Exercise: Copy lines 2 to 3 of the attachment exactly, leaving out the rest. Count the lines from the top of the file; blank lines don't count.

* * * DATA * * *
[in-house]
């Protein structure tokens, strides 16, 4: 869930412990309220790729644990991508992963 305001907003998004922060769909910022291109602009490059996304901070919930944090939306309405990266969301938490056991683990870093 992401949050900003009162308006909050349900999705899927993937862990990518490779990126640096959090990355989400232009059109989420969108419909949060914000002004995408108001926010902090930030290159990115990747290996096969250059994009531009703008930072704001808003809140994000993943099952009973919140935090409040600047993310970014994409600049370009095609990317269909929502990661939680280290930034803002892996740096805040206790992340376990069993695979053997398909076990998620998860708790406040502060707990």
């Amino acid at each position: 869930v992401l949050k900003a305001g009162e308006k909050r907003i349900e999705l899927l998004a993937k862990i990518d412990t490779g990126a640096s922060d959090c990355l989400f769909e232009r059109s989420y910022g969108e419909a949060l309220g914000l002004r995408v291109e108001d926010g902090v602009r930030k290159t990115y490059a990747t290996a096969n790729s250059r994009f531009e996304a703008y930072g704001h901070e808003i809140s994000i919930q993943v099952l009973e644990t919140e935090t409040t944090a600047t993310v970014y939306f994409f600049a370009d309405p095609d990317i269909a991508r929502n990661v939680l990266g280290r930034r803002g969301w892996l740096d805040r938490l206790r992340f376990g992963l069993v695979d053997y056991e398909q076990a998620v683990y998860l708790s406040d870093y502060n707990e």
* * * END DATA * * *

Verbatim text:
């Protein structure tokens, strides 16, 4: 869930412990309220790729644990991508992963 305001907003998004922060769909910022291109602009490059996304901070919930944090939306309405990266969301938490056991683990870093 992401949050900003009162308006909050349900999705899927993937862990990518490779990126640096959090990355989400232009059109989420969108419909949060914000002004995408108001926010902090930030290159990115990747290996096969250059994009531009703008930072704001808003809140994000993943099952009973919140935090409040600047993310970014994409600049370009095609990317269909929502990661939680280290930034803002892996740096805040206790992340376990069993695979053997398909076990998620998860708790406040502060707990």
């Amino acid at each position: 869930v992401l949050k900003a305001g009162e308006k909050r907003i349900e999705l899927l998004a993937k862990i990518d412990t490779g990126a640096s922060d959090c990355l989400f769909e232009r059109s989420y910022g969108e419909a949060l309220g914000l002004r995408v291109e108001d926010g902090v602009r930030k290159t990115y490059a990747t290996a096969n790729s250059r994009f531009e996304a703008y930072g704001h901070e808003i809140s994000i919930q993943v099952l009973e644990t919140e935090t409040t944090a600047t993310v970014y939306f994409f600049a370009d309405p095609d990317i269909a991508r929502n990661v939680l990266g280290r930034r803002g969301w892996l740096d805040r938490l206790r992340f376990g992963l069993v695979d053997y056991e398909q076990a998620v683990y998860l708790s406040d870093y502060n707990e």